With over 114 species of birds the Gardens are a popular place for bird watching.
Purple swamp hens can be seen walking through the gardens and crossing roads. The size of a chicken, they have black, blue and purple feathers, red bills and shields and long orange-red legs. They often flick up their tails as they walk along exposing their white under feathers.
Use the boardwalks that extend out across the lakes to see other waterbirds including Dusky moorhens, Eurasian coots, Pacific Black Ducks, Australasian Darters, cormorants and pelicans.
Search for eels along the edges of the lakes. Growing up to 90cm, the short finned eel, Anguilla australis, has a long tubular coloured olive-green body with a silvery belly. Its large mouth extends right under its small eye, and it feeds on fish, worms, insects and water plants.
These curious animals have short teeth formed in plates, and will only bite if provoked. In damp conditions these eels can move overland, using snake like movements, in damp conditions.
Turtles can often be spotted in groups with their heads poking through the water. The Broad Shelled Turtle, Chelodina expansa, is about the size of a large plate and has the longest neck of any turtle in the world. Due to its narrow under body it is unable to completely conceal its neck, arms and legs inside its shell.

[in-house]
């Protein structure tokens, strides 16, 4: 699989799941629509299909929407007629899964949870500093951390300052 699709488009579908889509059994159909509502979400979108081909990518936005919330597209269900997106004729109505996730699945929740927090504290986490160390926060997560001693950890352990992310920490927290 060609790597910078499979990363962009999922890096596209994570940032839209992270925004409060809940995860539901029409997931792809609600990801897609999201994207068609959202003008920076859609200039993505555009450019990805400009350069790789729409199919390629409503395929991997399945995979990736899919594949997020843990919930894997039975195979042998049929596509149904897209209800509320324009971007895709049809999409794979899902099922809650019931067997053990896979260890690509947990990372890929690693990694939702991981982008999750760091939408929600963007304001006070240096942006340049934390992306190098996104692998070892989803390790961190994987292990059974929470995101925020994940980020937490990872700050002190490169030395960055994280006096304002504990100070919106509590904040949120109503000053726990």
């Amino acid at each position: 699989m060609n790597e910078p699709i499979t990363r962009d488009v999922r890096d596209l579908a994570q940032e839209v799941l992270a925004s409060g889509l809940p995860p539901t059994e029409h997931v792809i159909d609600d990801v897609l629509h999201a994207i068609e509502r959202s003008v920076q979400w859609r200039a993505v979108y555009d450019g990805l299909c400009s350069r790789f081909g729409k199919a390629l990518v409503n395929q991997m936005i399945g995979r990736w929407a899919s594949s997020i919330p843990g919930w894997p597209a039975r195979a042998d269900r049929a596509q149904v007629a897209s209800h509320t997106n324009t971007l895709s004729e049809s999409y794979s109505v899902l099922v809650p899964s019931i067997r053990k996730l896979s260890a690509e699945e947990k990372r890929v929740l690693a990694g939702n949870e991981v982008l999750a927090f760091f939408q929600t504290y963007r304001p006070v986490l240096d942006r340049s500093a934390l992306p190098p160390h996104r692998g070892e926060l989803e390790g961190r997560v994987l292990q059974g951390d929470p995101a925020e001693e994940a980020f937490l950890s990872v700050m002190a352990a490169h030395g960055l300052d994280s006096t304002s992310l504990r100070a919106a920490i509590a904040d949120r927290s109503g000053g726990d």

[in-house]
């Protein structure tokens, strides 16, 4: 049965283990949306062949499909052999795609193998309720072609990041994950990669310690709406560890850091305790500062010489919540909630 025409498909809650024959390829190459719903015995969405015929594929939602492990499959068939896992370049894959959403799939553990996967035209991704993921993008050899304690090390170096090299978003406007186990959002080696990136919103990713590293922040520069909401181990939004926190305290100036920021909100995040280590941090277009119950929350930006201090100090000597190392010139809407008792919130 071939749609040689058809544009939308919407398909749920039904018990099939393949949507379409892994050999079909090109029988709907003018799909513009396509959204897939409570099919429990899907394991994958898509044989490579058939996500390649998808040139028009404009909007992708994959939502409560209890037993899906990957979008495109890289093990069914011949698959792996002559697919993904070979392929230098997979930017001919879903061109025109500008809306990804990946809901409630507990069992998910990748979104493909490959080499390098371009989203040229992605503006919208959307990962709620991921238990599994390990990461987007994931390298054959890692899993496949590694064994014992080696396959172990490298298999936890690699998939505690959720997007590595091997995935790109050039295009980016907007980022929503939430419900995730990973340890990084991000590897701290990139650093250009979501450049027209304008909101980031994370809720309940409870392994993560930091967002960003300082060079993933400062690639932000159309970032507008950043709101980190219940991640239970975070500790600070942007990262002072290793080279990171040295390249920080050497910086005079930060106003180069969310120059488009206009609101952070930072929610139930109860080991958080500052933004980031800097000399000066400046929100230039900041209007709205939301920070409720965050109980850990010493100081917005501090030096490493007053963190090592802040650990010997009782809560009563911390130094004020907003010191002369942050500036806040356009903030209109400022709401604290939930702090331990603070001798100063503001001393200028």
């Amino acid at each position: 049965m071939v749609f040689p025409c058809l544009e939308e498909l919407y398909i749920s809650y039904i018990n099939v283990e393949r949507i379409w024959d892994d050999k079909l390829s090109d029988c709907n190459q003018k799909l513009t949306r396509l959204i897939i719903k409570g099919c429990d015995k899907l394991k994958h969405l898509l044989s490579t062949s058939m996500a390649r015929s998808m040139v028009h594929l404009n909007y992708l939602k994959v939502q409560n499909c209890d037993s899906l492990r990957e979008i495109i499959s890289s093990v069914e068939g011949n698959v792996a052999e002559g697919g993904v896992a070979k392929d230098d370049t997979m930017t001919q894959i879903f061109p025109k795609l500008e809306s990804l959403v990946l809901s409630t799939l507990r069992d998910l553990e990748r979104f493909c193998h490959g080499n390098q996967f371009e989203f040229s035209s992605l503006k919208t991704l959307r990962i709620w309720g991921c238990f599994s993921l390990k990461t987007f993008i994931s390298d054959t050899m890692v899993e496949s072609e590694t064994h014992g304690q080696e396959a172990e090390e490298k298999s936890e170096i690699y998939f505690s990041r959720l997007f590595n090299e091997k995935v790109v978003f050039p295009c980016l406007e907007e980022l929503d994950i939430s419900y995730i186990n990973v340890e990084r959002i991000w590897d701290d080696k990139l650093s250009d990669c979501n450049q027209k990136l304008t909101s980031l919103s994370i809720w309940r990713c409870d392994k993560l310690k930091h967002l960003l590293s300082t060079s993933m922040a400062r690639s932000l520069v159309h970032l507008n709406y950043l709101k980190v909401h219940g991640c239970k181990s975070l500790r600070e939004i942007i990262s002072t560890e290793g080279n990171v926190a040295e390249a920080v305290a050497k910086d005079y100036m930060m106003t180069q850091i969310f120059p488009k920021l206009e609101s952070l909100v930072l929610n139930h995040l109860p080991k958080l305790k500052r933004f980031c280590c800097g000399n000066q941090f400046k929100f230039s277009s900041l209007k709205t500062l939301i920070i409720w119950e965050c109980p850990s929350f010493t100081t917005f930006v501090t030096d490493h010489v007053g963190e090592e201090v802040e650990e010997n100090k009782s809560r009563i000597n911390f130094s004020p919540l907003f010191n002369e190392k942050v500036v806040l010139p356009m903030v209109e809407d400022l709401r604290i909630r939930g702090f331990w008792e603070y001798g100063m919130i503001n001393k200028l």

Krefft’s Turtle, Chelymys krefftii is a short necked turtle with bright to pale yellow facial stripes that run from the eye to the ear.
Eastern Water Dragons
Eastern water dragons Physignathus lesueurii can be seen basking on the rocks, logs and overhanging branches. They are identifiable by spines that start at the top of their head and run all the way down the body giving them a prehistoric look.
These lizards often jump in the water if surprised, and can slow their heart rate, staying submerged for up to 2 hours. Powerful swimmers, they push themselves forward with their tails. Male dragons, who have a bright red chest, bob their heads and wave their arms to stop other males coming into their territory.
These reptiles are unusual as they catch prey with their tongues, while all other Australian lizards use their jaws to grab their food.
The Gardens have a number of native bee hives in the Gardens to help with pollination.
Australia’s native bees are tiny, black and for the most part stingless. Nests are usually found in hollow trees or in urban environments in cavities in the wall or underneath concrete footpaths.
Solitary bees do not store honey in their nests, only collecting small amounts of nectar to feed their young, while the 11 species of social stingless bees make and store honey in small pots.
As you walk through the Rare Fruit Tree Orchard look for part of a hollow log with a wooden top. Look closely at the trunk and unless it is very cold, early in the morning or late at night, you should be able to see the bees coming and going.
To find the other two bee hives, head towards the Bundaberg and District Historical Museum and continue to follow the path that heads towards the lake. At the end of this short path you will find another two hives on the right hand side.
Please leave the hives as you find them so as not to disturb the bees.
The bees are helping pollinate the thousands of flowering plants in the Gardens including the endangered Macadamia species in the Rare Fruit Tree Orchard.